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Julia’s Weekly Column for the Middy – Being a Vet

Being a vet has its perks, and they’re not always what you might expect! Learn more in this weekly column

At a conference last month I was amazed to bump into a Vet I used to practice with nearly 30 years ago, at a time when he was newly qualified and I was a student still at Vet School.

Catching up with him brought back wonderful memories of my time spent learning from a large team of Vets and Nurses at a thriving practice in Watford, run by several partners, including Dinah and Roger Johnson.

Dinah must have been one of the first female Vets ever to qualify. Having had three children, she restricted her time to performing routine operative procedures every morning at the practice, running the hospital like a sergeant major.

Her husband Roger, on the other hand, still worked full time caring for the local pets, horses and farm animals, with his other colleagues.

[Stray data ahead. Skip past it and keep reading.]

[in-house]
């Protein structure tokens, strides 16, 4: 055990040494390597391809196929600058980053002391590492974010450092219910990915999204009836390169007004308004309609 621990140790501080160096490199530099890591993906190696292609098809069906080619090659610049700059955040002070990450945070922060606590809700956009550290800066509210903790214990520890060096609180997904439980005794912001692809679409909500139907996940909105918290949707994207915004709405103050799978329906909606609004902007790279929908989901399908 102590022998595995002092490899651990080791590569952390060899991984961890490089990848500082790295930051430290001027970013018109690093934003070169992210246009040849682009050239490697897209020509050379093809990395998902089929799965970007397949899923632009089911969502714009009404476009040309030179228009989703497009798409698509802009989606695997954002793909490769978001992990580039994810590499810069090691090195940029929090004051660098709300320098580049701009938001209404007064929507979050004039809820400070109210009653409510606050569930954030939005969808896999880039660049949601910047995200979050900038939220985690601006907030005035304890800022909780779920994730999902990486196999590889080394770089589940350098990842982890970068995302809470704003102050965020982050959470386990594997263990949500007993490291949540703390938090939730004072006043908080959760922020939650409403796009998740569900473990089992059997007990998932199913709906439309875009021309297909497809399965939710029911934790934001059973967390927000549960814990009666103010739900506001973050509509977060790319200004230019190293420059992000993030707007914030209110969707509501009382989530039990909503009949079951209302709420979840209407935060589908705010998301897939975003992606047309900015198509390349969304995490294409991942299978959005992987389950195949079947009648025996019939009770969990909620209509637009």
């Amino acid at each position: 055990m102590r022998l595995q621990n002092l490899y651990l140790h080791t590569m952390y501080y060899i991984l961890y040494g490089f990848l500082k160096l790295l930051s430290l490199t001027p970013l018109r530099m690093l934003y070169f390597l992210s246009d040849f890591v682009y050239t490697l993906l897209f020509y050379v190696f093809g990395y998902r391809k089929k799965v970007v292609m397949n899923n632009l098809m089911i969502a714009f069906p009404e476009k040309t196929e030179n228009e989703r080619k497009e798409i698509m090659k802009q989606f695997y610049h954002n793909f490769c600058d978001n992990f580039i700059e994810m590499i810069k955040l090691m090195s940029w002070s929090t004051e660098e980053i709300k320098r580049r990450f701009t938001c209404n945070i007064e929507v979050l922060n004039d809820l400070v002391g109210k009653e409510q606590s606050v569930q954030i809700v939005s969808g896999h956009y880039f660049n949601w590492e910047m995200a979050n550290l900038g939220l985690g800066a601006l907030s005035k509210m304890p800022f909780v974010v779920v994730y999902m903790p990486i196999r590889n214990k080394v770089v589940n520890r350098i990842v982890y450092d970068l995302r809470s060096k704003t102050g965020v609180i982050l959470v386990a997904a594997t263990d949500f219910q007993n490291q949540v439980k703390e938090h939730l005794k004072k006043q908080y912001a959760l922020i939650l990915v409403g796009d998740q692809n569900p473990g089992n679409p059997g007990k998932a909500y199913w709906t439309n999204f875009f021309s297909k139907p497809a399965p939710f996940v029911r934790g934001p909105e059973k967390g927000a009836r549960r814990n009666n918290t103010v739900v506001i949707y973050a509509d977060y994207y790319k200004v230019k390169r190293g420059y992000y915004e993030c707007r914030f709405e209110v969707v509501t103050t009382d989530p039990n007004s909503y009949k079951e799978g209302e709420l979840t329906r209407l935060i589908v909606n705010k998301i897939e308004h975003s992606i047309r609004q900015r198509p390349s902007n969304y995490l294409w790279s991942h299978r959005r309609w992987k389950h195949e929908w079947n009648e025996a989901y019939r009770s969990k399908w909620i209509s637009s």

I loved working with him. He was a charming gentleman of the old school, always dressed in a suit and tie, even when visiting local dairy or pig farms. I would spend as much of my time in Watford with him as I could, taking his wisdom on board.

And so it was that I spotted his Friday afternoon wheeze.

If I was with him on a Friday I noticed that we would always have a certain Mrs Foyle on our list of calls, who had several toy dogs. Whenever we arrived at her beautiful, spacious home, there would always be tea for two laid out, to which she rapidly added a third cup if I was in tow.

She would request that one of her little pets should have some minor intervention, usually an anal gland check, which Roger would lovingly complete with the minimum of fuss. Then we would settle down to tea and cakes and a nice chat for half an hour.

Roger never showed any impatience to get on to the next call, and in his usual charming fashion appeared to enjoy the little break in our hectic rounds.

After the third such Friday afternoon call, I challenged him: “Trixie didn’t really need that, did she?”

“No,” he said. “But if Mrs Foyle wants to pay me for a little company and cake, why shouldn’t we enjoy it?”

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